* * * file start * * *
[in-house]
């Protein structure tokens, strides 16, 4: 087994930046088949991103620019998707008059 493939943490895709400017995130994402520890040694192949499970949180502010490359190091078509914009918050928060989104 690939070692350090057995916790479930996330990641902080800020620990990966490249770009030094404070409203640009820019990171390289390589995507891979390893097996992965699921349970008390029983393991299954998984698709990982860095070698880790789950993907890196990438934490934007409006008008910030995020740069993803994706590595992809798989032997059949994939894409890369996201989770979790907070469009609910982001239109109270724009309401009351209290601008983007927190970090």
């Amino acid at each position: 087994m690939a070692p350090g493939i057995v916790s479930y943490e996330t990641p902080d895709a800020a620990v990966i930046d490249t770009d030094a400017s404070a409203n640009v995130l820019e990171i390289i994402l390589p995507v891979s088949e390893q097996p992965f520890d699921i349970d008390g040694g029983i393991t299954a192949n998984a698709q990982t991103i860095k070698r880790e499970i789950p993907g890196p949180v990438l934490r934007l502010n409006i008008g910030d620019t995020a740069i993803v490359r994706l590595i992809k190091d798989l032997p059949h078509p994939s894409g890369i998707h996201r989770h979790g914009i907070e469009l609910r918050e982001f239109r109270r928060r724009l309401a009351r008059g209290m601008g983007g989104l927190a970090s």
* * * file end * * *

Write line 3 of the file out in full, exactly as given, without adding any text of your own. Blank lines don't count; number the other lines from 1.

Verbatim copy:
């Amino acid at each position: 087994m690939a070692p350090g493939i057995v916790s479930y943490e996330t990641p902080d895709a800020a620990v990966i930046d490249t770009d030094a400017s404070a409203n640009v995130l820019e990171i390289i994402l390589p995507v891979s088949e390893q097996p992965f520890d699921i349970d008390g040694g029983i393991t299954a192949n998984a698709q990982t991103i860095k070698r880790e499970i789950p993907g890196p949180v990438l934490r934007l502010n409006i008008g910030d620019t995020a740069i993803v490359r994706l590595i992809k190091d798989l032997p059949h078509p994939s894409g890369i998707h996201r989770h979790g914009i907070e469009l609910r918050e982001f239109r109270r928060r724009l309401a009351r008059g209290m601008g983007g989104l927190a970090s």